Project Details

Layman's description

There is a wealth of attention for information technology (IT) adoption and IT-enabled transformation in healthcare research. However, there is still a limited understanding of big data’s role and its associated predictive models as a crucial enabler of the hospital’s ability to adequately ‘sense’ and ‘respond’ to patient needs and wishes, i.e., patient agility. We refer to these ‘sense’ and ‘respond’ capabilities in hospitals’ context as ‘patient agility.’ As such, this Ph.D. proposal embraces the dynamic capabilities view (DCV), a foundational strategic framework within both the management sciences and information sciences field, when it comes to the innovative use of big data and predictive analytics in hospitals.

Big data typically refers to datasets whose size is beyond the ability of conventional database software tools to capture, store, manage, and analyze both structured and unstructured data. Modern hospitals are actively exploring new digital options and data-driven innovations using big data to drive clinical care quality and strengthen patient relationships and interactions using digital technologies. Predictive analytics refers to the skills, practices, applications, and techniques to analyze current and historical information to predict future or even unknown events. It heavily relies on extensive use of data, statistical and quantitative analysis, and fact-based management to drive integrated decision-making. Predictive analytics is particularly relevant for hospitals from both a medical point-of-view as well as a managerial point-of-view. From the medical point of view, predictive analytics can be used to identify defects in care and risk factors for patient safety issues, occurrence patterns, and statistical testing of intervention strategies, evidence-based medicine / comparative effectiveness, and analyses to measure the impact of using clinically substitutable supply items on patient outcomes. From the managerial point of view, predictive analytics can be used to determine the time required to perform key patient care activities (e.g., passing medication) and to coordinate (and exchange) capacity within and between hospitals (or with other care providers, e.g., general practitioners). Despite these opportunities, hospitals have not yet fully grasped the value of predictive analytics.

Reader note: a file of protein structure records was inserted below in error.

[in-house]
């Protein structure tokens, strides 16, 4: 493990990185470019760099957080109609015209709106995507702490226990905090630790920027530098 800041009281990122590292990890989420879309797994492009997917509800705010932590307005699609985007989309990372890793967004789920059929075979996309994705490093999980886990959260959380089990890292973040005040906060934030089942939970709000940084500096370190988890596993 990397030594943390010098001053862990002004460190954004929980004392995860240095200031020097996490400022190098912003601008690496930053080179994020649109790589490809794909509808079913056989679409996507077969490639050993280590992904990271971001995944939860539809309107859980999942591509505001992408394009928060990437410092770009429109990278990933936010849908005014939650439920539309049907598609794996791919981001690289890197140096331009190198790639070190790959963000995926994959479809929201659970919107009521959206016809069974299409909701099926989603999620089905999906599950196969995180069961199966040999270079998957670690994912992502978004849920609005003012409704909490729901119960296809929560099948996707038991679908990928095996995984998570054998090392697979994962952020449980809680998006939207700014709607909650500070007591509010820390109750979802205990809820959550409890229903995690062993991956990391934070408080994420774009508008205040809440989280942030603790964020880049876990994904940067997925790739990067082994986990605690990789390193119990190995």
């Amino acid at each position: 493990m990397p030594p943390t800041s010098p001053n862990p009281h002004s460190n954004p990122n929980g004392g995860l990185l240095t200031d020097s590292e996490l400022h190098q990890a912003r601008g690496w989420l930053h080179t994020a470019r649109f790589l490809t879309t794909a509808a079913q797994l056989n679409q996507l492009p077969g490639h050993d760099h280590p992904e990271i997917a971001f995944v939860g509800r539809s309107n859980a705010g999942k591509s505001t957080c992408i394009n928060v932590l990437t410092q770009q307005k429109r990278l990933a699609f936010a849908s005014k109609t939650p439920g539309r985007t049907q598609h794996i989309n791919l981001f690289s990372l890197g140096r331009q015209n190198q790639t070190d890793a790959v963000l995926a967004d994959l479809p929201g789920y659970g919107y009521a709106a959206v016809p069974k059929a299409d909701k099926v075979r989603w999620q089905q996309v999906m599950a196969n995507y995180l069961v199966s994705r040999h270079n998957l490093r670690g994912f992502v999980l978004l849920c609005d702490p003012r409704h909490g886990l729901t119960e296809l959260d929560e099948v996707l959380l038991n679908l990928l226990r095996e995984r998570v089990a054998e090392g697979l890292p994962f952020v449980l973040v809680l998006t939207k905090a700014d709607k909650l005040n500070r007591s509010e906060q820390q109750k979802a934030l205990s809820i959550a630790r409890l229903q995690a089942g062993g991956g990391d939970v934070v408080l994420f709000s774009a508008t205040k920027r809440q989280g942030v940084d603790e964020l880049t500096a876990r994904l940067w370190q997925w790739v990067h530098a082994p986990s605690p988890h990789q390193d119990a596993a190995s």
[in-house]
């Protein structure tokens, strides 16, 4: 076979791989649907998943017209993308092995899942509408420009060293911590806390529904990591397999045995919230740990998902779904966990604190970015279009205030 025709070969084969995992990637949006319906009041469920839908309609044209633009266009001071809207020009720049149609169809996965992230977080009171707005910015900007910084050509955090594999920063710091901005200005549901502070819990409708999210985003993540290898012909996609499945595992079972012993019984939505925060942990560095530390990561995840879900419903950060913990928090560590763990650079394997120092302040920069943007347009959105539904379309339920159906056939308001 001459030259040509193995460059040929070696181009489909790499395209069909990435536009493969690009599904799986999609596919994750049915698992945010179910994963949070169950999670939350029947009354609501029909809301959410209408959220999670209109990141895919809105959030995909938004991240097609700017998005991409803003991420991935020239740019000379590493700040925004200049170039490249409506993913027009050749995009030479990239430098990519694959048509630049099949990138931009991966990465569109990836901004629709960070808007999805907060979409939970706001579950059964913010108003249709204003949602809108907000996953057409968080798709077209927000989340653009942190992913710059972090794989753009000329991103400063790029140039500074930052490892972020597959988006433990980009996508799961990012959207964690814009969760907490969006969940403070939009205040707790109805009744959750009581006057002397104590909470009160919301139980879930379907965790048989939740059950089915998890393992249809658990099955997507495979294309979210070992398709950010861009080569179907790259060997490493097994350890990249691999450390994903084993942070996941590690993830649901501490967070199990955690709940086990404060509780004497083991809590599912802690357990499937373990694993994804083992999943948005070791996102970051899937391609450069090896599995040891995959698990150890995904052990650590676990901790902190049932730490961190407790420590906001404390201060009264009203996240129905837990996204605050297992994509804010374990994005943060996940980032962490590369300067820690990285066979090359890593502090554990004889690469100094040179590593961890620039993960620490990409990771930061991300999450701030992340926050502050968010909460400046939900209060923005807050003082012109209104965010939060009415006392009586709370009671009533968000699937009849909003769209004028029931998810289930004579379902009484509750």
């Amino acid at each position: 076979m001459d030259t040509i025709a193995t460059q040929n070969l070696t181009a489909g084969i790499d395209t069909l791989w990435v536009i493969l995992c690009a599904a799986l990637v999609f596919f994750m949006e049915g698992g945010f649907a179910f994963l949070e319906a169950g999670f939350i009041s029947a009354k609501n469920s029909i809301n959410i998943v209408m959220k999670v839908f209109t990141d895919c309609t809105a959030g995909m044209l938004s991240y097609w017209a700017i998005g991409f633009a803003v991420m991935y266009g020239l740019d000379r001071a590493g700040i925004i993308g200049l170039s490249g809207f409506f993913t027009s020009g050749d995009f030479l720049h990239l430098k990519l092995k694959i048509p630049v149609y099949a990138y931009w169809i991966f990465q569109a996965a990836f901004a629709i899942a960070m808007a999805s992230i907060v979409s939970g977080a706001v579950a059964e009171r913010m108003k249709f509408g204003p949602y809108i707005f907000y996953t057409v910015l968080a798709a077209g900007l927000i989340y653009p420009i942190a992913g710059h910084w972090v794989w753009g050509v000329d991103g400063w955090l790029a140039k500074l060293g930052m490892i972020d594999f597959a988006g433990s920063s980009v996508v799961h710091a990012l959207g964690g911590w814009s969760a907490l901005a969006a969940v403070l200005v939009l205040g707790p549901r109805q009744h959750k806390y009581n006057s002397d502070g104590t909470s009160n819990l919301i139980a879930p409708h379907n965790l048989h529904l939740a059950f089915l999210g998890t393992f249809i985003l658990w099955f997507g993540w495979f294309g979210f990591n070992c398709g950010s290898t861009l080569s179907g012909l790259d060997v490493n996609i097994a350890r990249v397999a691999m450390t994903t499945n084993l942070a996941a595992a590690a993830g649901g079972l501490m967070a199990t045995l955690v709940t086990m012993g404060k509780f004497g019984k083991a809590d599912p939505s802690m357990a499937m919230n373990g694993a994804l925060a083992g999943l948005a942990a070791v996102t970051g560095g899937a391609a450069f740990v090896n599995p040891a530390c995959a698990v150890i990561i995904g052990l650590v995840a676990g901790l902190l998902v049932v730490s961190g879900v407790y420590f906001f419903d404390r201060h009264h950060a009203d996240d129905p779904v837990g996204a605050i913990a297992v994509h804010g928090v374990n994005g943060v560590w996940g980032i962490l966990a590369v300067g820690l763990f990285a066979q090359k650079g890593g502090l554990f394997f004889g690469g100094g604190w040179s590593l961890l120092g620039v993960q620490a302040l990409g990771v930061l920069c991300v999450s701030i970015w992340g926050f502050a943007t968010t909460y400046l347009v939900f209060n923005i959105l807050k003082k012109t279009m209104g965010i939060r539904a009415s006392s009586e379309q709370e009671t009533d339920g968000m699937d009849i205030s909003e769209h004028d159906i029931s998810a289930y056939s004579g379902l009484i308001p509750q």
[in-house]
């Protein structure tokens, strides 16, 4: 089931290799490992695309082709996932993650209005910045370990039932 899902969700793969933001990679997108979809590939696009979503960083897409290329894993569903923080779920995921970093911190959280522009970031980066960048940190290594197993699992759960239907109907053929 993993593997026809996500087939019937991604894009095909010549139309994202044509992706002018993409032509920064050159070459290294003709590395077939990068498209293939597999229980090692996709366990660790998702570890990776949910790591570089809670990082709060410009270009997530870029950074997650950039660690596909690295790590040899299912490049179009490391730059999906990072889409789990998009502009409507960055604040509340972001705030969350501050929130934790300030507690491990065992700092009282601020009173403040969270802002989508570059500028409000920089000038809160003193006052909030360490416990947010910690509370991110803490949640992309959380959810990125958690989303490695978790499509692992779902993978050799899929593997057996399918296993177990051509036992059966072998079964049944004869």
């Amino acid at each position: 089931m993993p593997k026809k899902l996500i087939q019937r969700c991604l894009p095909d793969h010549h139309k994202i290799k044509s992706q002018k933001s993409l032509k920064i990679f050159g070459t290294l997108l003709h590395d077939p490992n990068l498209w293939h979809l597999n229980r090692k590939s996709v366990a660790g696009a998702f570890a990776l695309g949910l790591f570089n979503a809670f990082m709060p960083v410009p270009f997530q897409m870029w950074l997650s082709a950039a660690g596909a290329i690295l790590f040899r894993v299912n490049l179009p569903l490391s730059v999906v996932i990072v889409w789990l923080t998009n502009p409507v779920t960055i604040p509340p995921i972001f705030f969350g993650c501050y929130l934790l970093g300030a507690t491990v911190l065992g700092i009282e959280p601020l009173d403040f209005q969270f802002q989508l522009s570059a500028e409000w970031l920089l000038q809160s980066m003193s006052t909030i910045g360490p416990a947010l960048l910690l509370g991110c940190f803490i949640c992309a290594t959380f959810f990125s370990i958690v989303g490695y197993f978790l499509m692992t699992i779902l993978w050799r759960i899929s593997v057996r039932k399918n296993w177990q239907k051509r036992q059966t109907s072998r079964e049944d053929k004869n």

This Ph.D. aims to extend the DCV literature by showing how predictive analytics drive hospitals’ patient agility and embraces an open-innovation ‘lens’ to identify the key principles for predictive analytics to work in clinical practice. This open innovation lens is essential in this research as predictive analytics requires gathering data from a wide variety of data sources and various stakeholders within the hospital ecosystem (e.g., general practitioners, pharmacists, rehabilitation services, insurance companies, other hospitals, informal carers).
Effective start/end date1/03/221/03/26


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